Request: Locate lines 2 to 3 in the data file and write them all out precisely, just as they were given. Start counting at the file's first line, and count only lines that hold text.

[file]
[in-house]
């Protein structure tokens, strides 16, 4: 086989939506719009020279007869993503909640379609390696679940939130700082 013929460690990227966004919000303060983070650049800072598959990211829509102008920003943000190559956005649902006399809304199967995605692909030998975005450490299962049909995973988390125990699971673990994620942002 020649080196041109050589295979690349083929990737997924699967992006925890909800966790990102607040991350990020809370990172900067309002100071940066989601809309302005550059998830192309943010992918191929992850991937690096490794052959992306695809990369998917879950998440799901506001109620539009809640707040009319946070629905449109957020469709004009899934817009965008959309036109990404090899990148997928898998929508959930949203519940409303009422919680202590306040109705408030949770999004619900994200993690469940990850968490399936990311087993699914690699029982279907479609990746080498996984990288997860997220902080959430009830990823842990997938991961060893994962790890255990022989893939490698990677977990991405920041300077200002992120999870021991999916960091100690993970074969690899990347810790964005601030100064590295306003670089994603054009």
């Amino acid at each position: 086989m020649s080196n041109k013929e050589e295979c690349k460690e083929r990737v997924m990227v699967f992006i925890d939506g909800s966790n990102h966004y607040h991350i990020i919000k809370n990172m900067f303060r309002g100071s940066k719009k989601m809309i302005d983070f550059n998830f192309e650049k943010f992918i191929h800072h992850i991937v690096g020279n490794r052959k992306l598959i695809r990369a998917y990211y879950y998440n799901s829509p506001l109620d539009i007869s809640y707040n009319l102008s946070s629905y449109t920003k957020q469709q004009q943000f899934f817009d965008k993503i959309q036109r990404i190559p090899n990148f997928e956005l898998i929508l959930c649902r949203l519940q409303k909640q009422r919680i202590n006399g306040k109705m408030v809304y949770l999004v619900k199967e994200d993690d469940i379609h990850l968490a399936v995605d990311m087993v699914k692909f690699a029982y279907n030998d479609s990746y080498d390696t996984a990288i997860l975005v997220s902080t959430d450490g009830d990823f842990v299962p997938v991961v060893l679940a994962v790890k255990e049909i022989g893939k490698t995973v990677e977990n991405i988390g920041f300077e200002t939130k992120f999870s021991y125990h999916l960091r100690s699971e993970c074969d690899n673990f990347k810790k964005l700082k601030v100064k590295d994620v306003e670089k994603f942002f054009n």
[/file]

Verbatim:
């Protein structure tokens, strides 16, 4: 086989939506719009020279007869993503909640379609390696679940939130700082 013929460690990227966004919000303060983070650049800072598959990211829509102008920003943000190559956005649902006399809304199967995605692909030998975005450490299962049909995973988390125990699971673990994620942002 020649080196041109050589295979690349083929990737997924699967992006925890909800966790990102607040991350990020809370990172900067309002100071940066989601809309302005550059998830192309943010992918191929992850991937690096490794052959992306695809990369998917879950998440799901506001109620539009809640707040009319946070629905449109957020469709004009899934817009965008959309036109990404090899990148997928898998929508959930949203519940409303009422919680202590306040109705408030949770999004619900994200993690469940990850968490399936990311087993699914690699029982279907479609990746080498996984990288997860997220902080959430009830990823842990997938991961060893994962790890255990022989893939490698990677977990991405920041300077200002992120999870021991999916960091100690993970074969690899990347810790964005601030100064590295306003670089994603054009």
């Amino acid at each position: 086989m020649s080196n041109k013929e050589e295979c690349k460690e083929r990737v997924m990227v699967f992006i925890d939506g909800s966790n990102h966004y607040h991350i990020i919000k809370n990172m900067f303060r309002g100071s940066k719009k989601m809309i302005d983070f550059n998830f192309e650049k943010f992918i191929h800072h992850i991937v690096g020279n490794r052959k992306l598959i695809r990369a998917y990211y879950y998440n799901s829509p506001l109620d539009i007869s809640y707040n009319l102008s946070s629905y449109t920003k957020q469709q004009q943000f899934f817009d965008k993503i959309q036109r990404i190559p090899n990148f997928e956005l898998i929508l959930c649902r949203l519940q409303k909640q009422r919680i202590n006399g306040k109705m408030v809304y949770l999004v619900k199967e994200d993690d469940i379609h990850l968490a399936v995605d990311m087993v699914k692909f690699a029982y279907n030998d479609s990746y080498d390696t996984a990288i997860l975005v997220s902080t959430d450490g009830d990823f842990v299962p997938v991961v060893l679940a994962v790890k255990e049909i022989g893939k490698t995973v990677e977990n991405i988390g920041f300077e200002t939130k992120f999870s021991y125990h999916l960091r100690s699971e993970c074969d690899n673990f990347k810790k964005l700082k601030v100064k590295d994620v306003e670089k994603f942002f054009n």